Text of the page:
3.1 Experimental results from lithographical techniques
In order to regulate cell shape and subsequently the cytoskeleton, adhesive islands consisting of ECM-proteins and of different geometric shapes were generated. For this approach, geometric shapes of different sizes were designed and written on a photomask during a photolithography process and subsequently transferred onto a silicon master (Fig. 6 A). The silicon master was used for casting PDMS stamps, which in turn were used for substrate patterning either by µCP (Fig. 6 B) or by stencil patterning (Fig. 6 B) through the fabrication of stencils.
The microstructures are shown in Figure 7. By way of illustration, the micropatterns are shown as they are observed on stencils. Two types of micropatterns were designed: bowtie (Fig. 7 A) and single (Fig. 7 B) patterns. Each pattern was designed in four different sizes allowing an average cell spreading area of 1600 µm², 1100 µm², 900 µm² and 700 µm². The distance between the patterns amounted to approx. 150 µm in order to prevent cells from bridging the gap between the patterns.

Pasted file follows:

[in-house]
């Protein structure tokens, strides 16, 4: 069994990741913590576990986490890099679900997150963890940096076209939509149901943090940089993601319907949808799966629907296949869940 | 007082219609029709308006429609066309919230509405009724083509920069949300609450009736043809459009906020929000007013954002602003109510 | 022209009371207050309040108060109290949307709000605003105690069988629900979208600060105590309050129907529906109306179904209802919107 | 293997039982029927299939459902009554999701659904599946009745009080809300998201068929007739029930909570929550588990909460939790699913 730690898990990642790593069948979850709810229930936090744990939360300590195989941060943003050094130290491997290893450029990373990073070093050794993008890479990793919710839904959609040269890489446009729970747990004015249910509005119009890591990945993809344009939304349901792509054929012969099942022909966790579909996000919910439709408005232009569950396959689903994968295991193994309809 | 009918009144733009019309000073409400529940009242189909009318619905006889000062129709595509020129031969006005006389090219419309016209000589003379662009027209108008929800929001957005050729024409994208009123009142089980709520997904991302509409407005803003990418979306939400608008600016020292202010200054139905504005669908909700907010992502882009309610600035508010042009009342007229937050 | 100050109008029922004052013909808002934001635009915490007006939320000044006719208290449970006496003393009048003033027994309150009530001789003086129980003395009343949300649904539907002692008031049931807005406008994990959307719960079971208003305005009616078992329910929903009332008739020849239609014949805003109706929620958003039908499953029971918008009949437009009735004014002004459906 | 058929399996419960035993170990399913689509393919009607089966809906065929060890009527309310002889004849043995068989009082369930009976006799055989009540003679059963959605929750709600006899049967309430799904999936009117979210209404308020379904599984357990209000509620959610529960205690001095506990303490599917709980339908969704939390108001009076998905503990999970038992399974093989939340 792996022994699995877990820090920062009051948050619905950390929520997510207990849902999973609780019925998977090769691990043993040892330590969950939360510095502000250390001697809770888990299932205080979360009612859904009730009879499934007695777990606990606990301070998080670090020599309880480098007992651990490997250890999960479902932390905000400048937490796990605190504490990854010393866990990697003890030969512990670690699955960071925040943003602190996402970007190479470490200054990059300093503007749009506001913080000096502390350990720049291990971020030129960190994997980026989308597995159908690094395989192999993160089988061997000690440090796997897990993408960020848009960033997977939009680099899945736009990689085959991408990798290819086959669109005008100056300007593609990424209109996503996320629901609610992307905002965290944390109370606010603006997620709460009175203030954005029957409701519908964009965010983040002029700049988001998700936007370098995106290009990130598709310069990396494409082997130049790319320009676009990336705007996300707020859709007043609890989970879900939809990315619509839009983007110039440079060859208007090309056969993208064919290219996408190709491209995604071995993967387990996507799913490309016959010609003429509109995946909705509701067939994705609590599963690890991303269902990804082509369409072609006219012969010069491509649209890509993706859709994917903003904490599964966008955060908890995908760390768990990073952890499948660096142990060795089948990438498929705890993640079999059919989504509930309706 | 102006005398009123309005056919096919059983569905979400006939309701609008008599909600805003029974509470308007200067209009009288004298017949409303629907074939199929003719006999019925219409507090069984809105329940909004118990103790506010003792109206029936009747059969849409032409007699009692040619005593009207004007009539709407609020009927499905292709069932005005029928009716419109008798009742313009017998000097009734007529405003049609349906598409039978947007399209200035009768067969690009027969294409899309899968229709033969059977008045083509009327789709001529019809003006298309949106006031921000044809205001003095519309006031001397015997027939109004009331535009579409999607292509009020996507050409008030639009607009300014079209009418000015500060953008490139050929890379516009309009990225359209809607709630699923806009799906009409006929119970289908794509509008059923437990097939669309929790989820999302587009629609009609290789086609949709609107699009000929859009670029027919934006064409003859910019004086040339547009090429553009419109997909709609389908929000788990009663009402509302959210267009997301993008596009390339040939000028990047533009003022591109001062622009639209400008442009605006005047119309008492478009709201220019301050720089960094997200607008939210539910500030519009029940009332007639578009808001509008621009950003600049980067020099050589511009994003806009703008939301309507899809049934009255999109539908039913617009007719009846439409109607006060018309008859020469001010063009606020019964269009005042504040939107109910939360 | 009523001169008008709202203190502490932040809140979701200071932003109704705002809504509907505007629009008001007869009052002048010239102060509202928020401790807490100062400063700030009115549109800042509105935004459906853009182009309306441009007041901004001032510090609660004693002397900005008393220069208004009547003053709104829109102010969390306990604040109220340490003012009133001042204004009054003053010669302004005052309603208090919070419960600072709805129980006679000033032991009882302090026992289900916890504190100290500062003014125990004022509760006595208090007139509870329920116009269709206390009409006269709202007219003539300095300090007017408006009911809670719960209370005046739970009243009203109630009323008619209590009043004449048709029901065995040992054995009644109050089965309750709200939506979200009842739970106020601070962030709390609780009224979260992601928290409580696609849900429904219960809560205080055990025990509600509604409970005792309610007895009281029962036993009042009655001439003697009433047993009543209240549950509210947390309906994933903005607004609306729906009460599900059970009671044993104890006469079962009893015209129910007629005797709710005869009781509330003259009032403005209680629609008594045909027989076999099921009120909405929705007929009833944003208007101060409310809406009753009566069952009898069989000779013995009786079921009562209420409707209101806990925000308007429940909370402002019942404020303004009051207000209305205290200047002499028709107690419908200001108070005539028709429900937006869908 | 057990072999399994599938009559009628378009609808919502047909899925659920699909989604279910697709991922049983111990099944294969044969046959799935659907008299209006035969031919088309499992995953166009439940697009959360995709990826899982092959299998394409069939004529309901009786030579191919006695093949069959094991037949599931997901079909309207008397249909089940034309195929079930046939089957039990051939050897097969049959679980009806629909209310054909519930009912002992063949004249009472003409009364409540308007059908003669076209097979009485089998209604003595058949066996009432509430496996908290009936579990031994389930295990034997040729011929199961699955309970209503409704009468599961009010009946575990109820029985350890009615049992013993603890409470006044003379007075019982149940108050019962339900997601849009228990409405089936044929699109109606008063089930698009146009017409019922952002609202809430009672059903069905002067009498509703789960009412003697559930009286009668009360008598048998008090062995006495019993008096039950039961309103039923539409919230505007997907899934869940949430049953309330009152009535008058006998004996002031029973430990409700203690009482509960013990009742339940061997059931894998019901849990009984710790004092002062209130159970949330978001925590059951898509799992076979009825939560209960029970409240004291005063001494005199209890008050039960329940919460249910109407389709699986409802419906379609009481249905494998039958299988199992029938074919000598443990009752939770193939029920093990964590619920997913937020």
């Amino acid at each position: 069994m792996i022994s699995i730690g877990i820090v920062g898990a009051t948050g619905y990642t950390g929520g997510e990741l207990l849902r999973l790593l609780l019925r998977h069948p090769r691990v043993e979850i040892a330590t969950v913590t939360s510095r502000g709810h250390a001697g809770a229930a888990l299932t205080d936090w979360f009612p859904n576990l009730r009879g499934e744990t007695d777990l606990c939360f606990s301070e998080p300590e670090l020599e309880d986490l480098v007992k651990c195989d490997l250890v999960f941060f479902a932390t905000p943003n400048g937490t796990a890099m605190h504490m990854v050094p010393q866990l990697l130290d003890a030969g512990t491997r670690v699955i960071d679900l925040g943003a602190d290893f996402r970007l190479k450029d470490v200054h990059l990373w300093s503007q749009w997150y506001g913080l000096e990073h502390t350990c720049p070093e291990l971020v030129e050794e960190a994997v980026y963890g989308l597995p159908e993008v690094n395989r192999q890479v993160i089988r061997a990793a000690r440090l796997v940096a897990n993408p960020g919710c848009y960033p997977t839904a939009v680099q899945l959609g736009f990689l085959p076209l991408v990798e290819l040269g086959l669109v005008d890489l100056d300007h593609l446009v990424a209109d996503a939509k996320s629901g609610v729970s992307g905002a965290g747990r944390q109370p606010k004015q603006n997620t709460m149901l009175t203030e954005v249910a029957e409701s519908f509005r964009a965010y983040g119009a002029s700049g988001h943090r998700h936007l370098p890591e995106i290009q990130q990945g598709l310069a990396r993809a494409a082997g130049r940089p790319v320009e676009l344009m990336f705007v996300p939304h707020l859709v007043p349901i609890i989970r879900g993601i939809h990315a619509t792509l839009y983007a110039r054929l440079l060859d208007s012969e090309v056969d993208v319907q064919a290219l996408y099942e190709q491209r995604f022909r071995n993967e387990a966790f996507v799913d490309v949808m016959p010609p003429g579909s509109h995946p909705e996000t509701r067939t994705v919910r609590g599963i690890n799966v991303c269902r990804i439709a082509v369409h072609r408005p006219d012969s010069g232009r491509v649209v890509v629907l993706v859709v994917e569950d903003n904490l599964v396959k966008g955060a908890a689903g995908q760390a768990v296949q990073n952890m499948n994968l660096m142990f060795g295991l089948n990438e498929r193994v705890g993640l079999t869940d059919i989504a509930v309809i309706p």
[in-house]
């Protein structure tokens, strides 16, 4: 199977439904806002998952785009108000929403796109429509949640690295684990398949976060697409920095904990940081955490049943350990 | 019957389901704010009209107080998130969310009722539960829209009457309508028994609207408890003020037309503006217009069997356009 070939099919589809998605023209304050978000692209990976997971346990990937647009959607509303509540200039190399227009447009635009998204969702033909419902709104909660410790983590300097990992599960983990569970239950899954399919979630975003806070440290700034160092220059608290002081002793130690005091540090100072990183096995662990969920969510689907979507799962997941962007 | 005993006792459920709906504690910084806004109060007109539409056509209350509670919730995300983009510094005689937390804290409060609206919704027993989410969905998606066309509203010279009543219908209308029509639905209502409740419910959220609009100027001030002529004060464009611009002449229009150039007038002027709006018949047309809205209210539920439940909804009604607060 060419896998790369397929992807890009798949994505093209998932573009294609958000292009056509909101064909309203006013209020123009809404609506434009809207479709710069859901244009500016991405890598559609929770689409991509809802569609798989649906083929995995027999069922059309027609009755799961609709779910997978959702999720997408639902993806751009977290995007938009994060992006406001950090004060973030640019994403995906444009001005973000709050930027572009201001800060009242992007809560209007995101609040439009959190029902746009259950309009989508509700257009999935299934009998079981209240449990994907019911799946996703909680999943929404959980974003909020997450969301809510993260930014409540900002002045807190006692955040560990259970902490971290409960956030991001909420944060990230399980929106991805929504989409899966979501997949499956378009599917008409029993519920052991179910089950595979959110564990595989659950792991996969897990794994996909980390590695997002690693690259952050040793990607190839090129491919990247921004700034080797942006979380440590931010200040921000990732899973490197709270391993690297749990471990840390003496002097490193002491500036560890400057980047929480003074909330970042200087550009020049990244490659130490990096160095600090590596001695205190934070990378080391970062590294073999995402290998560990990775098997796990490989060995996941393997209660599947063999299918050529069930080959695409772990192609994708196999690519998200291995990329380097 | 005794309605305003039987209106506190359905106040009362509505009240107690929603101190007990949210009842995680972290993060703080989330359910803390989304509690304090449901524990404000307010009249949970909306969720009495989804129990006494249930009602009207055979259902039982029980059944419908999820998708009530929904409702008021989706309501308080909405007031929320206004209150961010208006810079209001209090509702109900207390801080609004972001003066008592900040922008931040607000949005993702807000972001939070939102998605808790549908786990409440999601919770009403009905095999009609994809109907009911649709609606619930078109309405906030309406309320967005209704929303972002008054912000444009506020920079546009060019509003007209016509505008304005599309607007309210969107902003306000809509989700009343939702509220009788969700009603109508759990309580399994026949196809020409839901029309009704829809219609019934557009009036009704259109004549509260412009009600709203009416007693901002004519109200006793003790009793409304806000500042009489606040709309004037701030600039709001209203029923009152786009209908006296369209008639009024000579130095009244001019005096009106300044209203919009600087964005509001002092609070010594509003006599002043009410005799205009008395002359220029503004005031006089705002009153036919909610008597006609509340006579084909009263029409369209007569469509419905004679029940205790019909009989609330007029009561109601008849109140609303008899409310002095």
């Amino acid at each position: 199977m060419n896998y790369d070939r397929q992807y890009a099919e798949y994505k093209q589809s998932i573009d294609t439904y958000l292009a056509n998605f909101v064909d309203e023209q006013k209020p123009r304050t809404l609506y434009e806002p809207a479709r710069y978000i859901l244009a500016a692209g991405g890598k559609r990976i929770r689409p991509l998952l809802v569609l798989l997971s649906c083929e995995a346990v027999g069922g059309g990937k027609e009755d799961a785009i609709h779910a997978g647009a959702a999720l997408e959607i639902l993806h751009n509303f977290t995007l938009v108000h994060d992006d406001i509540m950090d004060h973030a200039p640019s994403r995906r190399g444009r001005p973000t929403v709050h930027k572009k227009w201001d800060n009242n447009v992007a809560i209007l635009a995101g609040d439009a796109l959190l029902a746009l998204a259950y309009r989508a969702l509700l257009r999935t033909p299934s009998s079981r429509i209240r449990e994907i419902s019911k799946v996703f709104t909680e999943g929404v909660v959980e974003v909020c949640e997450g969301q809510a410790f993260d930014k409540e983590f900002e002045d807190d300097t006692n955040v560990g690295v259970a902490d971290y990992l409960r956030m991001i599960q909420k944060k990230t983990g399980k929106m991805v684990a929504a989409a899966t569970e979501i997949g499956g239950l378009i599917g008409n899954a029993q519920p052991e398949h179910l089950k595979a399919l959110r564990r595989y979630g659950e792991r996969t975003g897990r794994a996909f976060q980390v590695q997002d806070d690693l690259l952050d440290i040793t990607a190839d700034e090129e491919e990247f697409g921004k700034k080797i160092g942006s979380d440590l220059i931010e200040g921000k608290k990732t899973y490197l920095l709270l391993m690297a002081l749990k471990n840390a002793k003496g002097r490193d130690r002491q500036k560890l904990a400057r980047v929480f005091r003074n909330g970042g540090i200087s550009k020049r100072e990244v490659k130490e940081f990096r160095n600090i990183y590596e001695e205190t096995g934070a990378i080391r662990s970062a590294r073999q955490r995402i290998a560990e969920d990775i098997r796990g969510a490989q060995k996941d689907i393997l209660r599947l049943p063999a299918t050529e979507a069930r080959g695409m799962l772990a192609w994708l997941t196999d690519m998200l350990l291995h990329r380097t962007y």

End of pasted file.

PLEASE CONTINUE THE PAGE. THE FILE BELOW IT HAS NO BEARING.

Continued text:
Most patterns were well molded and the holes spanned the entire stencil. However, some patterns (Fig. 7 *), especially those composed of thin lines, showed an insufficient or no through holes, which cause malformed or no micropatterns during stencil patterning.